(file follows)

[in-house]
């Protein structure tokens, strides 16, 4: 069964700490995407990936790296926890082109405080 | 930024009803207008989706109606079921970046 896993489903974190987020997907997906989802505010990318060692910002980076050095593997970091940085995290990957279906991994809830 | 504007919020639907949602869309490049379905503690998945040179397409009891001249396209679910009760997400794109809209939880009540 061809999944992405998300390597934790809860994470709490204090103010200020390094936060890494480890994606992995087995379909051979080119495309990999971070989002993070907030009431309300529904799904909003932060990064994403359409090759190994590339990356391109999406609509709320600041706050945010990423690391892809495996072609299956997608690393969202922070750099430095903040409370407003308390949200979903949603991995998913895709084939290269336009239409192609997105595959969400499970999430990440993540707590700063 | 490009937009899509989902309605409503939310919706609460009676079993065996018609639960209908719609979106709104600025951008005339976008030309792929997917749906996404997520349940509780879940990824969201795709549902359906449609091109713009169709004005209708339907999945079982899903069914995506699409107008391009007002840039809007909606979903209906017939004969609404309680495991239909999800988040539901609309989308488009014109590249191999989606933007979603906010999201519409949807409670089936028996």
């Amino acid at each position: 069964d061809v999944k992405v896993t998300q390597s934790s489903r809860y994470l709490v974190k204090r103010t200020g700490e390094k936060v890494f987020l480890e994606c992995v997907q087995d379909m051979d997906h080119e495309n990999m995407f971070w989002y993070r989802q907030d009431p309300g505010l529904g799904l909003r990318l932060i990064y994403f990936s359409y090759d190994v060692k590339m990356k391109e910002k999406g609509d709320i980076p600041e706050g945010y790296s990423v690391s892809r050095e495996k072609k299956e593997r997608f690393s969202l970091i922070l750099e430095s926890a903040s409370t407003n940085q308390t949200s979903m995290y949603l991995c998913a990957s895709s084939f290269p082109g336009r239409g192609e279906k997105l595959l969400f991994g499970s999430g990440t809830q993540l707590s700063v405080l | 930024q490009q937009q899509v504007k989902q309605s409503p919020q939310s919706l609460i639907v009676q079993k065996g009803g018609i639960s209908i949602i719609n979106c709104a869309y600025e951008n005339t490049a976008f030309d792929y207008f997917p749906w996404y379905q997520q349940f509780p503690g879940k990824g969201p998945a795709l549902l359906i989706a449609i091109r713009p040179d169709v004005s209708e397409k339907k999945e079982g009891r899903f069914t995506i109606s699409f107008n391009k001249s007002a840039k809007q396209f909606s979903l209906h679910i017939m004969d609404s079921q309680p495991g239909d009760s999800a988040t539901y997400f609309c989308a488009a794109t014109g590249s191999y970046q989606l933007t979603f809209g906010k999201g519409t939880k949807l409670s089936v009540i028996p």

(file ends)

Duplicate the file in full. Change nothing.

[in-house]
């Protein structure tokens, strides 16, 4: 069964700490995407990936790296926890082109405080 | 930024009803207008989706109606079921970046 896993489903974190987020997907997906989802505010990318060692910002980076050095593997970091940085995290990957279906991994809830 | 504007919020639907949602869309490049379905503690998945040179397409009891001249396209679910009760997400794109809209939880009540 061809999944992405998300390597934790809860994470709490204090103010200020390094936060890494480890994606992995087995379909051979080119495309990999971070989002993070907030009431309300529904799904909003932060990064994403359409090759190994590339990356391109999406609509709320600041706050945010990423690391892809495996072609299956997608690393969202922070750099430095903040409370407003308390949200979903949603991995998913895709084939290269336009239409192609997105595959969400499970999430990440993540707590700063 | 490009937009899509989902309605409503939310919706609460009676079993065996018609639960209908719609979106709104600025951008005339976008030309792929997917749906996404997520349940509780879940990824969201795709549902359906449609091109713009169709004005209708339907999945079982899903069914995506699409107008391009007002840039809007909606979903209906017939004969609404309680495991239909999800988040539901609309989308488009014109590249191999989606933007979603906010999201519409949807409670089936028996």
């Amino acid at each position: 069964d061809v999944k992405v896993t998300q390597s934790s489903r809860y994470l709490v974190k204090r103010t200020g700490e390094k936060v890494f987020l480890e994606c992995v997907q087995d379909m051979d997906h080119e495309n990999m995407f971070w989002y993070r989802q907030d009431p309300g505010l529904g799904l909003r990318l932060i990064y994403f990936s359409y090759d190994v060692k590339m990356k391109e910002k999406g609509d709320i980076p600041e706050g945010y790296s990423v690391s892809r050095e495996k072609k299956e593997r997608f690393s969202l970091i922070l750099e430095s926890a903040s409370t407003n940085q308390t949200s979903m995290y949603l991995c998913a990957s895709s084939f290269p082109g336009r239409g192609e279906k997105l595959l969400f991994g499970s999430g990440t809830q993540l707590s700063v405080l | 930024q490009q937009q899509v504007k989902q309605s409503p919020q939310s919706l609460i639907v009676q079993k065996g009803g018609i639960s209908i949602i719609n979106c709104a869309y600025e951008n005339t490049a976008f030309d792929y207008f997917p749906w996404y379905q997520q349940f509780p503690g879940k990824g969201p998945a795709l549902l359906i989706a449609i091109r713009p040179d169709v004005s209708e397409k339907k999945e079982g009891r899903f069914t995506i109606s699409f107008n391009k001249s007002a840039k809007q396209f909606s979903l209906h679910i017939m004969d609404s079921q309680p495991g239909d009760s999800a988040t539901y997400f609309c989308a488009a794109t014109g590249s191999y970046q989606l933007t979603f809209g906010k999201g519409t939880k949807l409670s089936v009540i028996p």